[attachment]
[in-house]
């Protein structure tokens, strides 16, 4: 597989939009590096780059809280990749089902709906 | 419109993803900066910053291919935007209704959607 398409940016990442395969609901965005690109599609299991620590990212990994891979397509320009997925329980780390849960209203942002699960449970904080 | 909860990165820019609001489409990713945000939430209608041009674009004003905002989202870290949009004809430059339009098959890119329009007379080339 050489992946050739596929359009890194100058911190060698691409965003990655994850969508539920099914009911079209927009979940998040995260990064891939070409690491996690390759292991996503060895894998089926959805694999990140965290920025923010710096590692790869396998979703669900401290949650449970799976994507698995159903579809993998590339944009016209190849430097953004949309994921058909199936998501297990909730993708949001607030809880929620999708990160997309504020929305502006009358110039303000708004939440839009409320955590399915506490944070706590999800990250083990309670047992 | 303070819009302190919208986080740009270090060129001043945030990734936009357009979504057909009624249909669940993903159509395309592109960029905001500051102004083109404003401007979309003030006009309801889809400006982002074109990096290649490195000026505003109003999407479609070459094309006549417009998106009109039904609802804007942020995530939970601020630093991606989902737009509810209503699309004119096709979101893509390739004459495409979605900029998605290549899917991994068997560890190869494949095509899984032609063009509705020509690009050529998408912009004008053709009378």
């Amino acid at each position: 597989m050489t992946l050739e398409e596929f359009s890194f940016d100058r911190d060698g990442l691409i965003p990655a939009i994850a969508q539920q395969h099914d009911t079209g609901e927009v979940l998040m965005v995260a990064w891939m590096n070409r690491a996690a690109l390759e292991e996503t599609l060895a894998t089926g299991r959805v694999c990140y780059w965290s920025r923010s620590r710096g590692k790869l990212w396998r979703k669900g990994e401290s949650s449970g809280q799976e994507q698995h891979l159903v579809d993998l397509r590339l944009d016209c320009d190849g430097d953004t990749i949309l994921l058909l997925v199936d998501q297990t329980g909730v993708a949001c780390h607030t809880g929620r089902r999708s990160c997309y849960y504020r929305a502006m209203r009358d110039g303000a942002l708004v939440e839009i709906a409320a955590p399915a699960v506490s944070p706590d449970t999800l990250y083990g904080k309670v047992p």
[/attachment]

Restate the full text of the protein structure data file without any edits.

[in-house]
């Protein structure tokens, strides 16, 4: 597989939009590096780059809280990749089902709906 | 419109993803900066910053291919935007209704959607 398409940016990442395969609901965005690109599609299991620590990212990994891979397509320009997925329980780390849960209203942002699960449970904080 | 909860990165820019609001489409990713945000939430209608041009674009004003905002989202870290949009004809430059339009098959890119329009007379080339 050489992946050739596929359009890194100058911190060698691409965003990655994850969508539920099914009911079209927009979940998040995260990064891939070409690491996690390759292991996503060895894998089926959805694999990140965290920025923010710096590692790869396998979703669900401290949650449970799976994507698995159903579809993998590339944009016209190849430097953004949309994921058909199936998501297990909730993708949001607030809880929620999708990160997309504020929305502006009358110039303000708004939440839009409320955590399915506490944070706590999800990250083990309670047992 | 303070819009302190919208986080740009270090060129001043945030990734936009357009979504057909009624249909669940993903159509395309592109960029905001500051102004083109404003401007979309003030006009309801889809400006982002074109990096290649490195000026505003109003999407479609070459094309006549417009998106009109039904609802804007942020995530939970601020630093991606989902737009509810209503699309004119096709979101893509390739004459495409979605900029998605290549899917991994068997560890190869494949095509899984032609063009509705020509690009050529998408912009004008053709009378």
């Amino acid at each position: 597989m050489t992946l050739e398409e596929f359009s890194f940016d100058r911190d060698g990442l691409i965003p990655a939009i994850a969508q539920q395969h099914d009911t079209g609901e927009v979940l998040m965005v995260a990064w891939m590096n070409r690491a996690a690109l390759e292991e996503t599609l060895a894998t089926g299991r959805v694999c990140y780059w965290s920025r923010s620590r710096g590692k790869l990212w396998r979703k669900g990994e401290s949650s449970g809280q799976e994507q698995h891979l159903v579809d993998l397509r590339l944009d016209c320009d190849g430097d953004t990749i949309l994921l058909l997925v199936d998501q297990t329980g909730v993708a949001c780390h607030t809880g929620r089902r999708s990160c997309y849960y504020r929305a502006m209203r009358d110039g303000a942002l708004v939440e839009i709906a409320a955590p399915a699960v506490s944070p706590d449970t999800l990250y083990g904080k309670v047992p």